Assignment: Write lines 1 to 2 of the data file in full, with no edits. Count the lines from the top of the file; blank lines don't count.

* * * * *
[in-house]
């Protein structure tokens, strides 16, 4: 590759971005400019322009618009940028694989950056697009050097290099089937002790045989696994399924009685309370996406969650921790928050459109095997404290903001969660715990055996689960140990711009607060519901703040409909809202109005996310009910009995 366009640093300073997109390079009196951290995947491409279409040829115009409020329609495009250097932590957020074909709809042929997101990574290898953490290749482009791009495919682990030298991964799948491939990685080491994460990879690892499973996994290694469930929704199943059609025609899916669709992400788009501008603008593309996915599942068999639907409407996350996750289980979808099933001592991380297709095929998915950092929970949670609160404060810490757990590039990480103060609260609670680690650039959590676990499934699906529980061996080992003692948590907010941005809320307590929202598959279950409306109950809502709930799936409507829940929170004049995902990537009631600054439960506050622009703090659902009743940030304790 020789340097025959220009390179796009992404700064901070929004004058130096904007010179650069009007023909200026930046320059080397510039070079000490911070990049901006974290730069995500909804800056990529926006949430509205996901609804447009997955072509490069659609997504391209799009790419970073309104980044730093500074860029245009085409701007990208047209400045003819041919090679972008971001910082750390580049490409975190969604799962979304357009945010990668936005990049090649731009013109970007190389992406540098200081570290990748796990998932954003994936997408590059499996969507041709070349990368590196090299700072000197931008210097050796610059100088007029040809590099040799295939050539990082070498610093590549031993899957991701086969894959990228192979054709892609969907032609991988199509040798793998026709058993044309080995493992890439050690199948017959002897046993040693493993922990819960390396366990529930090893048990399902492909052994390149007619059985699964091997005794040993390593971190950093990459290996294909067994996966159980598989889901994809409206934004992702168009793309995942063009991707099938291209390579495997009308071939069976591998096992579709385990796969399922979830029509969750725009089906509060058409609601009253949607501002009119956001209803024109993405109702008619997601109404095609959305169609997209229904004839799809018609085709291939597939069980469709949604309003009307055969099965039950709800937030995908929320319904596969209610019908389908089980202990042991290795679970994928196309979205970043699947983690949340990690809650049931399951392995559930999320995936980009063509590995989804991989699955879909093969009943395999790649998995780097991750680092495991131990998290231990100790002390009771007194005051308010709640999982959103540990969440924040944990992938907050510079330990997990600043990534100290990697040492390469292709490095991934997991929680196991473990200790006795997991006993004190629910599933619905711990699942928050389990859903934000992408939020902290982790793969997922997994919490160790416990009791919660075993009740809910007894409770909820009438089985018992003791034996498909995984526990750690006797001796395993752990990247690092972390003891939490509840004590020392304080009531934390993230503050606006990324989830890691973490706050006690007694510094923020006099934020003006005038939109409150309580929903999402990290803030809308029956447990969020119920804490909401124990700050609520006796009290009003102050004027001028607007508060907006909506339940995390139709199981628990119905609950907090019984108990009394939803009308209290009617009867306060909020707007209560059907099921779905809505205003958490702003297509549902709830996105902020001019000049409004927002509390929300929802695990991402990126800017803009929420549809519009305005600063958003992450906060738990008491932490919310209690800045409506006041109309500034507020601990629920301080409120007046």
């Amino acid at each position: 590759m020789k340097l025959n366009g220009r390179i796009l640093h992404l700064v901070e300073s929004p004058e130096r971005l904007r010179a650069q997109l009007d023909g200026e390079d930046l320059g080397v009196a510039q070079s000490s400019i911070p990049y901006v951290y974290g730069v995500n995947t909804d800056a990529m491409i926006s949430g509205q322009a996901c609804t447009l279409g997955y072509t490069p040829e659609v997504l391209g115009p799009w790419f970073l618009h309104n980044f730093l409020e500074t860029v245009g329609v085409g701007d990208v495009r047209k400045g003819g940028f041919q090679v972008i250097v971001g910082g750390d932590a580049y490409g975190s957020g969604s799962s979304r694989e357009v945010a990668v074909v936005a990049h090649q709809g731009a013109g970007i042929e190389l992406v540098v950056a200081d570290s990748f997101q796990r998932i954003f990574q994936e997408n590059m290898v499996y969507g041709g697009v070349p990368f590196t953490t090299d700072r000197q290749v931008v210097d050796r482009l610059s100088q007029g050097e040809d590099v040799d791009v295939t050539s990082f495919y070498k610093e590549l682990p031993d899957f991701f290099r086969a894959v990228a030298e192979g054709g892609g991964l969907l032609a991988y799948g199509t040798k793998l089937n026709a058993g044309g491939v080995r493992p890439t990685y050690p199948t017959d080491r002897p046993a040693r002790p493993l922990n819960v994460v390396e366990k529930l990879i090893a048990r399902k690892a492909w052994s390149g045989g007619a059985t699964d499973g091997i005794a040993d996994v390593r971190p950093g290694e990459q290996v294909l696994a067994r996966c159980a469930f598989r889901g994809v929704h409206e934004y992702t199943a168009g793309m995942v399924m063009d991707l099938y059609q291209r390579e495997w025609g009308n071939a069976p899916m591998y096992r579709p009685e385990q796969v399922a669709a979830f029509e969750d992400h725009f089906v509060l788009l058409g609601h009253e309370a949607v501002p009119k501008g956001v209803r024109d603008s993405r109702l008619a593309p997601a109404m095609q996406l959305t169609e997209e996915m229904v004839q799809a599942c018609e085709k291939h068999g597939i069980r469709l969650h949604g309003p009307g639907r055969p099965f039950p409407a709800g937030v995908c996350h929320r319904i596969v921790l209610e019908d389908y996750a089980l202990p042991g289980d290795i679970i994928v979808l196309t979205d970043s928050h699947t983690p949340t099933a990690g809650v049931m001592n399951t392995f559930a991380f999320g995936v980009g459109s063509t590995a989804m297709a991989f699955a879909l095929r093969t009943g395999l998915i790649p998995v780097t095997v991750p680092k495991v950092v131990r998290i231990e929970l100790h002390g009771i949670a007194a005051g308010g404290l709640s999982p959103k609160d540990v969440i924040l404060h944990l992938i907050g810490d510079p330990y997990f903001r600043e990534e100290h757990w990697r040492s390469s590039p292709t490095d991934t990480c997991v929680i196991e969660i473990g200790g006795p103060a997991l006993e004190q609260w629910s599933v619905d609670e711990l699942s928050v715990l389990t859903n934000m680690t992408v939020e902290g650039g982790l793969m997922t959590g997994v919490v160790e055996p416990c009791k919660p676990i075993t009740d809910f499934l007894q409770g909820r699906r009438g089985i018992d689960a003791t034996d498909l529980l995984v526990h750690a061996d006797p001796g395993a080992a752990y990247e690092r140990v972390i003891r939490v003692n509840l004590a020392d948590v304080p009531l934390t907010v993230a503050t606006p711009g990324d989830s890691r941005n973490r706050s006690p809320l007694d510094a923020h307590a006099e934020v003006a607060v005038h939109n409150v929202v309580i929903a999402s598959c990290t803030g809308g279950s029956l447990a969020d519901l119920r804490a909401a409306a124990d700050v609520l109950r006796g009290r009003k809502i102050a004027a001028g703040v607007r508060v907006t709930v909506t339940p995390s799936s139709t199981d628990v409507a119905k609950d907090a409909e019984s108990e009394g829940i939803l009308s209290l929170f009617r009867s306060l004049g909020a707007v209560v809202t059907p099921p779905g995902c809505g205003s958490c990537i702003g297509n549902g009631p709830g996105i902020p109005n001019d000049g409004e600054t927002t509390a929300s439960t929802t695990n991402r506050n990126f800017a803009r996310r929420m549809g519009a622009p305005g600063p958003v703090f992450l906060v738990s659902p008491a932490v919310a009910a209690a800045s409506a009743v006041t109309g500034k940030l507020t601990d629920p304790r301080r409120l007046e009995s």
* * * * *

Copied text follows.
[in-house]
């Protein structure tokens, strides 16, 4: 590759971005400019322009618009940028694989950056697009050097290099089937002790045989696994399924009685309370996406969650921790928050459109095997404290903001969660715990055996689960140990711009607060519901703040409909809202109005996310009910009995 366009640093300073997109390079009196951290995947491409279409040829115009409020329609495009250097932590957020074909709809042929997101990574290898953490290749482009791009495919682990030298991964799948491939990685080491994460990879690892499973996994290694469930929704199943059609025609899916669709992400788009501008603008593309996915599942068999639907409407996350996750289980979808099933001592991380297709095929998915950092929970949670609160404060810490757990590039990480103060609260609670680690650039959590676990499934699906529980061996080992003692948590907010941005809320307590929202598959279950409306109950809502709930799936409507829940929170004049995902990537009631600054439960506050622009703090659902009743940030304790 020789340097025959220009390179796009992404700064901070929004004058130096904007010179650069009007023909200026930046320059080397510039070079000490911070990049901006974290730069995500909804800056990529926006949430509205996901609804447009997955072509490069659609997504391209799009790419970073309104980044730093500074860029245009085409701007990208047209400045003819041919090679972008971001910082750390580049490409975190969604799962979304357009945010990668936005990049090649731009013109970007190389992406540098200081570290990748796990998932954003994936997408590059499996969507041709070349990368590196090299700072000197931008210097050796610059100088007029040809590099040799295939050539990082070498610093590549031993899957991701086969894959990228192979054709892609969907032609991988199509040798793998026709058993044309080995493992890439050690199948017959002897046993040693493993922990819960390396366990529930090893048990399902492909052994390149007619059985699964091997005794040993390593971190950093990459290996294909067994996966159980598989889901994809409206934004992702168009793309995942063009991707099938291209390579495997009308071939069976591998096992579709385990796969399922979830029509969750725009089906509060058409609601009253949607501002009119956001209803024109993405109702008619997601109404095609959305169609997209229904004839799809018609085709291939597939069980469709949604309003009307055969099965039950709800937030995908929320319904596969209610019908389908089980202990042991290795679970994928196309979205970043699947983690949340990690809650049931399951392995559930999320995936980009063509590995989804991989699955879909093969009943395999790649998995780097991750680092495991131990998290231990100790002390009771007194005051308010709640999982959103540990969440924040944990992938907050510079330990997990600043990534100290990697040492390469292709490095991934997991929680196991473990200790006795997991006993004190629910599933619905711990699942928050389990859903934000992408939020902290982790793969997922997994919490160790416990009791919660075993009740809910007894409770909820009438089985018992003791034996498909995984526990750690006797001796395993752990990247690092972390003891939490509840004590020392304080009531934390993230503050606006990324989830890691973490706050006690007694510094923020006099934020003006005038939109409150309580929903999402990290803030809308029956447990969020119920804490909401124990700050609520006796009290009003102050004027001028607007508060907006909506339940995390139709199981628990119905609950907090019984108990009394939803009308209290009617009867306060909020707007209560059907099921779905809505205003958490702003297509549902709830996105902020001019000049409004927002509390929300929802695990991402990126800017803009929420549809519009305005600063958003992450906060738990008491932490919310209690800045409506006041109309500034507020601990629920301080409120007046």